The We-No-Nah Prospector was introduced in 2003. I bought two of these from Wave Track in 2004, one being an ultralight kevlar 40 lb 16 foot version, for lake and "easy" movingwater trips, and a second one being a 65 lb Royalex 16 foot version for whitewater trips. At 40 lbs, the ultralight is a delight to carry, you begin to wonder what you can add to it to make up for the loss of weight compared to the older 58 lb kevlar canoe, but I am working hard on keeping from adding too much, other than kneeling pads (made from yellow evazote foam sleeping pads which is not slippery when wet and is uv and tear resistant, I've use it in my other canoes), a deep dish yoke, and a kneeling thwart (for solo paddling and as a third seat). Both versions handle beautifully, with lots of rocker and excellent tumblehome, you can heel the gunwales down to the water very nicely and the boat spins with wild abandon. I was going to get wood gunwales on the ultralight, but kept to the low weight initiative and went with the standard anodized aluminum gunwales, and kept the color simple, basic gold kevlar because tinting adds weight (to make up for the UV protection, I treated the boats inside and out with 303 protectant). The reason I am changing from my Bluewater 16' 56lb Kevlar Prospector to this canoe is because it has more rocker and is lighter. The Bluewater Prospector has been a very nice, durable canoe, and is excellent for someone who wants a canoe that tracks easily, because it has no rocker and its shape has been modified, so it steers easier than most other prospector canoes, but I want a canoe that challenges my steering, and don't mind doing more correction strokes. I am a larger, heavier paddler, so when I sit midships in the Bluewater Prospector to do solo canoeing, the stern drags in the water because of the lack of rocker, even when the canoe is heeled over, and the bow is out of the water, so this makes the canoe not handle symmetrically so that spins are more difficult to do as nicely as I can do in a canoe that has more rocker. The Bluewater is still a beautifully crafted boat, with no waves in the layup and a very nice shape, it is perfect for someone who does not want to waste any energy steering, and its weight is still quite reasonable. I also have a Trailhead 17' Royalex Expedition Prospector, made by Mad River Canoes that is very nice for whitewater canoe tripping. An indestructible boat, its only drawback is that is weighs in at 85 lbs without the extras (like kneeling thwart, knee pads, thigh straps, tie downs, spray deck, etc.).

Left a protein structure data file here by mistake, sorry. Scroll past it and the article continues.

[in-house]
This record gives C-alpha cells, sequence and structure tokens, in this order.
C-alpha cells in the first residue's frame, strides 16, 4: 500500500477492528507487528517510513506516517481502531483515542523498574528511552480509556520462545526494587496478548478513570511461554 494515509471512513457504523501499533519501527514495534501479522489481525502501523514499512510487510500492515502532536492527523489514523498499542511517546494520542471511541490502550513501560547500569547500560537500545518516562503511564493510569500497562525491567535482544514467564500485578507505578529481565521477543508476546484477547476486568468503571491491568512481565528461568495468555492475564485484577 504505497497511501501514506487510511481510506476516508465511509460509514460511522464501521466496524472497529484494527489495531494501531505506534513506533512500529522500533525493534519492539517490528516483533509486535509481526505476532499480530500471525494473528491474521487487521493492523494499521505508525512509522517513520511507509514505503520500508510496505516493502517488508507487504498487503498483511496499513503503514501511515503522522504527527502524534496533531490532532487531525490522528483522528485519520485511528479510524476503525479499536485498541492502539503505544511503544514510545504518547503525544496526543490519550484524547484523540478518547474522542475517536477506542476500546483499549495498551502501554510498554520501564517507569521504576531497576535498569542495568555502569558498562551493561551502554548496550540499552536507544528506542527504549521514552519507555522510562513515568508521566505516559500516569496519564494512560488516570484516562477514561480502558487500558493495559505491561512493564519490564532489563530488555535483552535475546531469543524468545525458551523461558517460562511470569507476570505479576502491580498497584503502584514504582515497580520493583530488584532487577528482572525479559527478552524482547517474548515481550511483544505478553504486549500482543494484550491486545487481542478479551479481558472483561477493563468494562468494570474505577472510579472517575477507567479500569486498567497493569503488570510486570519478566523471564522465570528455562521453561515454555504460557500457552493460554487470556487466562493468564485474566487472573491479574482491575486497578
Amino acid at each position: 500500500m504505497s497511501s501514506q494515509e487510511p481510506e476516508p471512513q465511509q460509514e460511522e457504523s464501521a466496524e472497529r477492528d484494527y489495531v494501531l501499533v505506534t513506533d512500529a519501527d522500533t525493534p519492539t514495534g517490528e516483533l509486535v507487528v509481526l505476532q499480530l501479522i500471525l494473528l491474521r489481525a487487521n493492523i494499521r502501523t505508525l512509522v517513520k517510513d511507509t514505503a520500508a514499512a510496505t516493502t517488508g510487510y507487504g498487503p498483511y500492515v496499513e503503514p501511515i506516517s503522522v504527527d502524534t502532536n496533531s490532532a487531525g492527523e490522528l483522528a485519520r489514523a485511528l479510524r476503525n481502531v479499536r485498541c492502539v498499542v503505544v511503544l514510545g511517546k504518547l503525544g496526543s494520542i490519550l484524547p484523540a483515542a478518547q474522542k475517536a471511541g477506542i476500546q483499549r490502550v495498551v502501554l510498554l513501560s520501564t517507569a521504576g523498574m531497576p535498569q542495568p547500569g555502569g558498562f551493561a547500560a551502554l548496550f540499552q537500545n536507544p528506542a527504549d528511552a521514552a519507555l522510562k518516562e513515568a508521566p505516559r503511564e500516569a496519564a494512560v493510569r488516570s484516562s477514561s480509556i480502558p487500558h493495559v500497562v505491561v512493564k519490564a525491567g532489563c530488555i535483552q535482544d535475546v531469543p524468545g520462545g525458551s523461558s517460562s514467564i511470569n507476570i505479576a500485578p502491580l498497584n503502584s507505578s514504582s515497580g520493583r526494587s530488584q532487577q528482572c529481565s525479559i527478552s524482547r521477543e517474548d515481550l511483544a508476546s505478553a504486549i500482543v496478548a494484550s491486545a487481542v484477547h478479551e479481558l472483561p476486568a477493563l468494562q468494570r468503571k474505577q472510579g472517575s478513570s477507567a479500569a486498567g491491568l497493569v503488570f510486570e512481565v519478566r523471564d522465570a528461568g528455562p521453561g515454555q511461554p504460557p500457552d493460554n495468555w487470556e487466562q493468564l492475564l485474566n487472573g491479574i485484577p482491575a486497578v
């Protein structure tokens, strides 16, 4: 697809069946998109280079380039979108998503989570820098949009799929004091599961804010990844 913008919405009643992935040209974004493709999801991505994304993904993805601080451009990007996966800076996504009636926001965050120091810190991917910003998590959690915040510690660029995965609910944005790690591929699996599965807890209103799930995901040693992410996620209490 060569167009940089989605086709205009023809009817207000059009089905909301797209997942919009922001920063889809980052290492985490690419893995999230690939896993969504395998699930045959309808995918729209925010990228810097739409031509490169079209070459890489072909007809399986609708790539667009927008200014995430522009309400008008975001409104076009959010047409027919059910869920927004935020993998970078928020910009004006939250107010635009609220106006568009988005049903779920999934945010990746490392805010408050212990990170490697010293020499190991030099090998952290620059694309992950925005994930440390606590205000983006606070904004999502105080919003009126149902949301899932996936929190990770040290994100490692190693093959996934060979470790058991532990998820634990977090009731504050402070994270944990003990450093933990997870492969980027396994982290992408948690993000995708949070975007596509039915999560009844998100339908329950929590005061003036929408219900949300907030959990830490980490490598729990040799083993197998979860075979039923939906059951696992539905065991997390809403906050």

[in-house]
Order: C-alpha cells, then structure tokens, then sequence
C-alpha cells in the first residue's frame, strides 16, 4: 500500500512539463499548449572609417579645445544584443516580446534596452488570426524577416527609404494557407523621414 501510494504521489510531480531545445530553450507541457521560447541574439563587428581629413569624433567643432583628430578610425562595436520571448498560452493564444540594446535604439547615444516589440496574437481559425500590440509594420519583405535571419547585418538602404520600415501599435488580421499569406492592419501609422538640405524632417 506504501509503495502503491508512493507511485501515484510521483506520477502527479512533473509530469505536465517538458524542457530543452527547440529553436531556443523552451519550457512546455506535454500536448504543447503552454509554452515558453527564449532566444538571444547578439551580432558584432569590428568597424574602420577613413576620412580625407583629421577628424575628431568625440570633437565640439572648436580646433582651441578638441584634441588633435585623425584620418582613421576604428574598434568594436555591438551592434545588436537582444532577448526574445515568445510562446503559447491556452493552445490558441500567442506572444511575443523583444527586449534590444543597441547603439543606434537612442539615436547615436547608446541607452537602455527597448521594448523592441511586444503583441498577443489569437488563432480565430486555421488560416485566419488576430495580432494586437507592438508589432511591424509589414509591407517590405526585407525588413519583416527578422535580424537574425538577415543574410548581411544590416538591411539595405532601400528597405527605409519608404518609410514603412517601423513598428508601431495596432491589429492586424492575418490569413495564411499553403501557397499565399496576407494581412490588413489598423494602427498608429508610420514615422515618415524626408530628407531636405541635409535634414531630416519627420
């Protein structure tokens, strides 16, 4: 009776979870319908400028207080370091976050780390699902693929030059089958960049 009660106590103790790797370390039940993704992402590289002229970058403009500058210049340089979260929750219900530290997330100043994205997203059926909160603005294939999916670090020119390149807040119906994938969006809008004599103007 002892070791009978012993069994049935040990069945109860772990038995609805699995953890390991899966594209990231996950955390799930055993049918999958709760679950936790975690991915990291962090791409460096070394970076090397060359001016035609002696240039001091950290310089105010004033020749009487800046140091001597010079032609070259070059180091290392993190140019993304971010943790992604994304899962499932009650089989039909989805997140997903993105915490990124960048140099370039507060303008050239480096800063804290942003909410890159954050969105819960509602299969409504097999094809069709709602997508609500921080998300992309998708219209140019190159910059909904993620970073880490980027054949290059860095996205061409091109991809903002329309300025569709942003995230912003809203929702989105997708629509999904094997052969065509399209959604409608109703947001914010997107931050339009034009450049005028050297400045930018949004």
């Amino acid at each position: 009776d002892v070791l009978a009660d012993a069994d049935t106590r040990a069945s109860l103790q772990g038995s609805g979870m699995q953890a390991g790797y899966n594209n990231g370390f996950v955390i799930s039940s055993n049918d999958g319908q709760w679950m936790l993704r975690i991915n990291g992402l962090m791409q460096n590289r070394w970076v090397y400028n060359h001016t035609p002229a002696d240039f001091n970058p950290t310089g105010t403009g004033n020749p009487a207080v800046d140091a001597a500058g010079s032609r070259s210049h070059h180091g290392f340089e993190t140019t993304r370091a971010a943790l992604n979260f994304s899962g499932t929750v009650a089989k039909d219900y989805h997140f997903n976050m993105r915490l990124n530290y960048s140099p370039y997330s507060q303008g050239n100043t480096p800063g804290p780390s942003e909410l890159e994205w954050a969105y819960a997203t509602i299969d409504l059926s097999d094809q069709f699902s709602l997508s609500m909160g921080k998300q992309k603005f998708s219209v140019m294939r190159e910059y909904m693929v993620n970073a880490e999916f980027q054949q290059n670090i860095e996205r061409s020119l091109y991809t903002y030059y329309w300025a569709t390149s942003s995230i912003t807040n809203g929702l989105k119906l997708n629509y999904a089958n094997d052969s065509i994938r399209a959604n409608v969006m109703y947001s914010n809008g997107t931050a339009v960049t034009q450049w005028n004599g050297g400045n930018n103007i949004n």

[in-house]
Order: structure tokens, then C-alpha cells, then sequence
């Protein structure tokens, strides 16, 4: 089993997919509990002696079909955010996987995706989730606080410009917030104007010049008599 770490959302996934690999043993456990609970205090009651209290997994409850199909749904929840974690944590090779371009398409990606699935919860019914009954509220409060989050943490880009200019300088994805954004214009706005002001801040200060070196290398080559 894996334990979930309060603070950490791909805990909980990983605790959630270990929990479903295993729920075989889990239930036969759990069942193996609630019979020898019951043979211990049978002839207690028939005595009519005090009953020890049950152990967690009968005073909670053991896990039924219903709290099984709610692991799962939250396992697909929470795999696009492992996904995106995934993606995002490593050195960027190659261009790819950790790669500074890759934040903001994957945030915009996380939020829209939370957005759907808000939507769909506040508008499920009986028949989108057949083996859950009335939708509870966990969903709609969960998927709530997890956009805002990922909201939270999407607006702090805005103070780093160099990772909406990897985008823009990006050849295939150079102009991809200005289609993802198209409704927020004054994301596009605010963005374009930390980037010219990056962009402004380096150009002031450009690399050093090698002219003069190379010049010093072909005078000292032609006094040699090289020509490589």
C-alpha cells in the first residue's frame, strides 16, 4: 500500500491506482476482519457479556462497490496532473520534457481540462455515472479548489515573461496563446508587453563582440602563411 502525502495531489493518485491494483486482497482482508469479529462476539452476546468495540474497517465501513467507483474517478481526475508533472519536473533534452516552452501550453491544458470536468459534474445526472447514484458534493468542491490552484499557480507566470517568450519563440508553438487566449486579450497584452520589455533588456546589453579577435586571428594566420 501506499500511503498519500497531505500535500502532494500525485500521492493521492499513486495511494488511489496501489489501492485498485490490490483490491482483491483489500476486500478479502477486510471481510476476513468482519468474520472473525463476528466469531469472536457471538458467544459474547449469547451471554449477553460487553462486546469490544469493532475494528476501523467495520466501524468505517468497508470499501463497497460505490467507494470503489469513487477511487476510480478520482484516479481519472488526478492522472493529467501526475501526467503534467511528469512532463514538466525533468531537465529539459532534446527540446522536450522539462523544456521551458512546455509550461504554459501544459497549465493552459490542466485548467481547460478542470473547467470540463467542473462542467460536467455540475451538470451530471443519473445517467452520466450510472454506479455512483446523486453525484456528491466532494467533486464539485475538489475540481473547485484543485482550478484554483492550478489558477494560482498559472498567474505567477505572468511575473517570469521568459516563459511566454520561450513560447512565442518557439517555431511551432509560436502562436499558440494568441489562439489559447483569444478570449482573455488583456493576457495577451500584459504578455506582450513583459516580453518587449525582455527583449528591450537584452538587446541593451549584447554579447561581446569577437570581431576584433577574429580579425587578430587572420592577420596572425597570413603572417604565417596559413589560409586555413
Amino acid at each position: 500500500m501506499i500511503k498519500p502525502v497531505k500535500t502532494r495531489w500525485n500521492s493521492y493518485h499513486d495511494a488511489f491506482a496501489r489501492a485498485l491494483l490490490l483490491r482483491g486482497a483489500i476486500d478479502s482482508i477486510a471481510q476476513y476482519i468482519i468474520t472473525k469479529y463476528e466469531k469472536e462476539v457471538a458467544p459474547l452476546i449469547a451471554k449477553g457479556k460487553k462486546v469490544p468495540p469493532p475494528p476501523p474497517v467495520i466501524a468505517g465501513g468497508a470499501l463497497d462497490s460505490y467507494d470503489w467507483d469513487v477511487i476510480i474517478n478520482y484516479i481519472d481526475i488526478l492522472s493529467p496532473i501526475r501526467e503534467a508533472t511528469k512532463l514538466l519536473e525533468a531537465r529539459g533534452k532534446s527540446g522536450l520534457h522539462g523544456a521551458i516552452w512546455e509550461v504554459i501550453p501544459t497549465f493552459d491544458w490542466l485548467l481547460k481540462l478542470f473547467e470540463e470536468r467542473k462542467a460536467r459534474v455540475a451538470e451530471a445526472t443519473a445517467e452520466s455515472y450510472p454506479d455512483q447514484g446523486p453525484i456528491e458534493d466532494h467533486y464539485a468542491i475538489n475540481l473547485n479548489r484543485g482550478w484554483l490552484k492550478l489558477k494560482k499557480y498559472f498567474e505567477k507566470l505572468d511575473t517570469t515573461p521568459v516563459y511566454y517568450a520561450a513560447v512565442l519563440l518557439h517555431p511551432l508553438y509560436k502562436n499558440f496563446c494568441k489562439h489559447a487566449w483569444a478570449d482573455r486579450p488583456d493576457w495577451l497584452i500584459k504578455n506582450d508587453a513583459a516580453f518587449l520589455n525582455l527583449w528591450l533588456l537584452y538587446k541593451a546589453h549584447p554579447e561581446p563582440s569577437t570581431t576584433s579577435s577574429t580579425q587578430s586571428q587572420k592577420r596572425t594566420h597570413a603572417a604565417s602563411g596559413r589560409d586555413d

303 Protectant is an excellent UV protectant! I put a coating on all my canoes helps to protect them from UV and to restore weathered and worn gelcoat and Royalex. A coat on the inside helps protect the "other side" of the boat, which is normally facing up to the sun while you are paddling, although you might find it a bit slippery for the first few times out, it is not noticeable later. I give my canoes a coating of 303 protectant when new and every couple years and I also put 303 Protectant on my PFDs, tents, tarps, ropes, drysuit rubber, car tires, car dash board, paddling jackets, eyeglasses, Thule racks. It has restored rotomolded plastic caneo hulls too. It works a lot better than Armorall, which goes grey over time. A little bit of this stuff goes a long way! Use a small sponge and apply it over the item you are protecting in a very thin layer. It is enviromentally safe and is not toxic.